Let's go back to the actual proposals before the school board.

Ram Rajya, the rule of Ramachandra, did not last 1.8 million years.
It is an historical impossibility.
How can any sane human being demand that California schools teach children that?
It’s a myth. The Ramayana is a beautiful, inspiring, and sacred story but not all aspects of it can be read literally.

Ram may be God, but there is absolutely no archeological evidence that he had a kingdom that lasted 1.8 MILLION years.

If you produce some, I will be happy to apologize with body prostrations at your feet.

Things like this make this a ridiculous conversation.
It’s obvious that we are not really communicating.
To confuse the fact India has elected women leaders, with the notion of a country that isn't plagued by horrible discrimination, is barbarous.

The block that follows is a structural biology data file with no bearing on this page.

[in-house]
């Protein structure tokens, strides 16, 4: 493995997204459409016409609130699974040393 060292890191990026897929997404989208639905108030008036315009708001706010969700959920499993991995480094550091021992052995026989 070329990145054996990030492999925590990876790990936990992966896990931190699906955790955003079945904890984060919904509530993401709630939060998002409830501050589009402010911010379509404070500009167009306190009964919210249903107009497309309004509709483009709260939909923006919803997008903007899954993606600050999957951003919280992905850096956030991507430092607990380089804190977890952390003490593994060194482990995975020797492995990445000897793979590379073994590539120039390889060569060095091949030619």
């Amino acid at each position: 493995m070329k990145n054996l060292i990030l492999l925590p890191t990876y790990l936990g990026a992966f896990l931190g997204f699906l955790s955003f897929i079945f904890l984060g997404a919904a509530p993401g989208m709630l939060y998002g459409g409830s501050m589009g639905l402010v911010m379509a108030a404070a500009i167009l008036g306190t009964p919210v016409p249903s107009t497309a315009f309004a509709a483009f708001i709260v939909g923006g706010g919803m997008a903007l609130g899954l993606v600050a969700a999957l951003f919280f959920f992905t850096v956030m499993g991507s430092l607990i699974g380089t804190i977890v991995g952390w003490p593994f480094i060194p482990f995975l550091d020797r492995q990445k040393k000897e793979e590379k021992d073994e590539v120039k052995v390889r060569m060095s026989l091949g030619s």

Do you remember Indira Gandhi's campaign of sterilization, when more than 1 million Muslim, low caste, and poor people were forcibly sterilized by gangs of thugs, accompanied by doctors? When was that? The early 1980's.
CBS news ran a story about female infanticide on Feb 9th of this year. They blamed, "local religious and social customs — which remain biased in favor of sons over daughters," as the chief causes.

Here is an excerpt from the Human Rights report submitted to the Congress of the United States of America during 2004:
Women
Domestic violence was common and a serious problem. In a survey by the National Family Health Survey released in 2002, 56 percent of the women said that domestic violence was justified. These sentiments led to underreporting and, combined with ineffective prosecution, made progress against domestic violence difficult. According to the National Crime Records Bureau (NCRB), there were 49,170 cases of domestic violence reported in the country from 1998-2001.